Rogue Scholar Posts


Working with climate data from the web in R

Published in rOpenSci - open tools for open science
Author Scott Chamberlain

I recently attended ScienceOnline Climate, a conference in Washington, D.C. at AAAS. You may have heard of the ScienceOnline annual meeting in North Carolina - this was one of their topical meetings focused on Climate Change. I moderated a session on working with data from the web in R, focusing on climate data. Search Twitter for #scioClimate for tweets from the conference, and #sciordata for tweets from the session I ran.

Overlaying species occurrence data with climate data

Published in rOpenSci - open tools for open science
Author Ted Hart

One of the goals of the rOpenSci is to facilitate interoperability between different data sources around web with our tools. We can achieve this by providing functionality within our packages that converts data coming down via web APIs in one format (often a provider specific schema) into a standard format. The new version of rWBclimate that we just posted to CRAN does just that.

ccafs - client for CCAFS General Circulation Models data

Published in rOpenSci - open tools for open science
Author Scott Chamberlain

I’ve recently released the new package ccafs, which provides accessto data from Climate Change, Agriculture and Food Security(CCAFS; General Circulation Models (GCM) data.GCM’s are a particular type of climate model, used for weather forecasting,and climate change forecasting - read more at

Celebrating World Ocean Day rOpenSci Style

Happy World Ocean Day! World Ocean Day is a day of celebration and action to protect our shared ocean. While I already appreciate the importance of protecting sensitive ecosystems, including the ocean1, I found the idea of World Ocean Day especially touching. On World Ocean Day, people around our blue planet celebrate and honor our one shared ocean, that connects us all.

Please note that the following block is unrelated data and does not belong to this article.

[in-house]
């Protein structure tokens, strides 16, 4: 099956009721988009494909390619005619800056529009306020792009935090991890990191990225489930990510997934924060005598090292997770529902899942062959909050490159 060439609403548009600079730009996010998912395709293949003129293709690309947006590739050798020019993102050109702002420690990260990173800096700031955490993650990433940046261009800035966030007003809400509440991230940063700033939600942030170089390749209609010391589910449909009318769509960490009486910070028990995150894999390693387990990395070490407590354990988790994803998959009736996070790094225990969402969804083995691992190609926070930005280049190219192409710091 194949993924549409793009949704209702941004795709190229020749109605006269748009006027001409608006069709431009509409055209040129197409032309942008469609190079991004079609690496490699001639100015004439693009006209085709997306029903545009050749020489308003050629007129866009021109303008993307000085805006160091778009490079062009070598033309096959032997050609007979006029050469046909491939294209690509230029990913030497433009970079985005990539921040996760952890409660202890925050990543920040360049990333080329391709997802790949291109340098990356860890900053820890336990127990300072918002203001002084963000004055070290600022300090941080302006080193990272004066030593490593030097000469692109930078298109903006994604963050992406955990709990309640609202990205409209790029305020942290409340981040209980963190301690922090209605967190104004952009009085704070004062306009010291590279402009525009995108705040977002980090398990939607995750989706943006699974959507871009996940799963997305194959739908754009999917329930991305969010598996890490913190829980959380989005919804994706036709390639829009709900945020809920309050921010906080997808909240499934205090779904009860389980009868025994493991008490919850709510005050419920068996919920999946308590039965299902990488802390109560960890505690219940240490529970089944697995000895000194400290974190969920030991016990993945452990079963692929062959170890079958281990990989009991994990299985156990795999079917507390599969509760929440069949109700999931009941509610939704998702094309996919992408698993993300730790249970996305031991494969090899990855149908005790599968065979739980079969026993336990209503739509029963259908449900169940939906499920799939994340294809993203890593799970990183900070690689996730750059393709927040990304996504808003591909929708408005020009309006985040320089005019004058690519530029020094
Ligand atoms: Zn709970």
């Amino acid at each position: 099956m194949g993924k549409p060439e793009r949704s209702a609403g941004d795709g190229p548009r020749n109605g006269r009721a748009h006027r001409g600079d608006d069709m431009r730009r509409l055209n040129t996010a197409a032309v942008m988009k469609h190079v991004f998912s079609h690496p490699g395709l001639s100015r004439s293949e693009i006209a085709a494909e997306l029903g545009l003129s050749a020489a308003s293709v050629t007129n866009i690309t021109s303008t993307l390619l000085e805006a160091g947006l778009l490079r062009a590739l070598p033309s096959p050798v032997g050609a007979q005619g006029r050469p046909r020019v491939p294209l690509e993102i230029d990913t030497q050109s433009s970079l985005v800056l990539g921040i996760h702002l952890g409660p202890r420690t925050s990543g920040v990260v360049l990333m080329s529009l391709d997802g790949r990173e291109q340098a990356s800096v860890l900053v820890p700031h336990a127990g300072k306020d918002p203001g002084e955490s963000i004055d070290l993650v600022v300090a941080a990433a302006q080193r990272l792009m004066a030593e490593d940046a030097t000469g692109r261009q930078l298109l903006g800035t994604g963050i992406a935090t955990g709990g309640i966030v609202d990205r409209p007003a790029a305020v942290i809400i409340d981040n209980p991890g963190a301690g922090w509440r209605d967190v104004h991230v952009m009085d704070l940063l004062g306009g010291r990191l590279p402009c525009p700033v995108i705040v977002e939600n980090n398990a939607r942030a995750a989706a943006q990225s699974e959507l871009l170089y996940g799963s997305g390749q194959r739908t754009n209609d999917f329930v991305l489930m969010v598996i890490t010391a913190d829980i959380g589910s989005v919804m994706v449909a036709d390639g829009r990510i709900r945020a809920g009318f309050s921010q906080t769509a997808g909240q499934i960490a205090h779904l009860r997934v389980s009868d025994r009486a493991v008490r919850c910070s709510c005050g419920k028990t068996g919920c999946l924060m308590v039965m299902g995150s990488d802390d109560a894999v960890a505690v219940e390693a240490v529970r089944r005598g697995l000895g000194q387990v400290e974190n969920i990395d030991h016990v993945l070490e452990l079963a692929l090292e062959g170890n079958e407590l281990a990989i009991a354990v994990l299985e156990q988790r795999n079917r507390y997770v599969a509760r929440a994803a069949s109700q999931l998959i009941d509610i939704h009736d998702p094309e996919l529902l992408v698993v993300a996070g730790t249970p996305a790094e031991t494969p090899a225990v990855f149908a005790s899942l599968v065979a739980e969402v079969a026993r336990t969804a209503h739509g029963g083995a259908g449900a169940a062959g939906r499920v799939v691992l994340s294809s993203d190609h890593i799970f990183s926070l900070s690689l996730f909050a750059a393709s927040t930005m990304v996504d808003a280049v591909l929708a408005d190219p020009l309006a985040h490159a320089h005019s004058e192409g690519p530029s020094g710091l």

Making maps of climate change

Published in rOpenSci - open tools for open science
Author Ted Hart

A recent video on the PBS Ideas Channel posited that the discovery of climate change is humanities greatest scientific achievement. It took synthesizing generations of data from thousands of scientists, hundreds of thousands (if not more) of hours of computer time to run models at institutions all over the world. But how can the individual researcher get their hands of some this data?

How to unlock your paper and help the climate crisis

Published in OA.Works Blog
Author OA.Works

At an event hosted by the United Nations library, we announced the Open Climate Campaign is using ShareYourPaper to help climate scientists unlock their papers and accelerate progress on climate change. ShareYourPaper leverages self-archiving rights to make the content of papers freely available.

Between societal relevance and autonomy

Published in Elephant in the Lab
Author Elias Koch

Academic research enjoys a high level of trust among the society in Germany, not least because of its autonomy that is granted by the constitution. At the same time, the public expects research to leave its “ivory tower” and take on a more active role in addressing complex societal challenges such as the Covid-19 pandemic or climate change.

Data science competition: Converting remote sensing into trees

Published in Jabberwocky Ecology

Understanding and managing forests is crucial to understanding and potentially mitigating the effects of climate change, invasive species, and shifting land use on natural systems and human society. However, collecting data on individual trees in the field is expensive and time consuming, which limits the scales at which this crucial data is collected.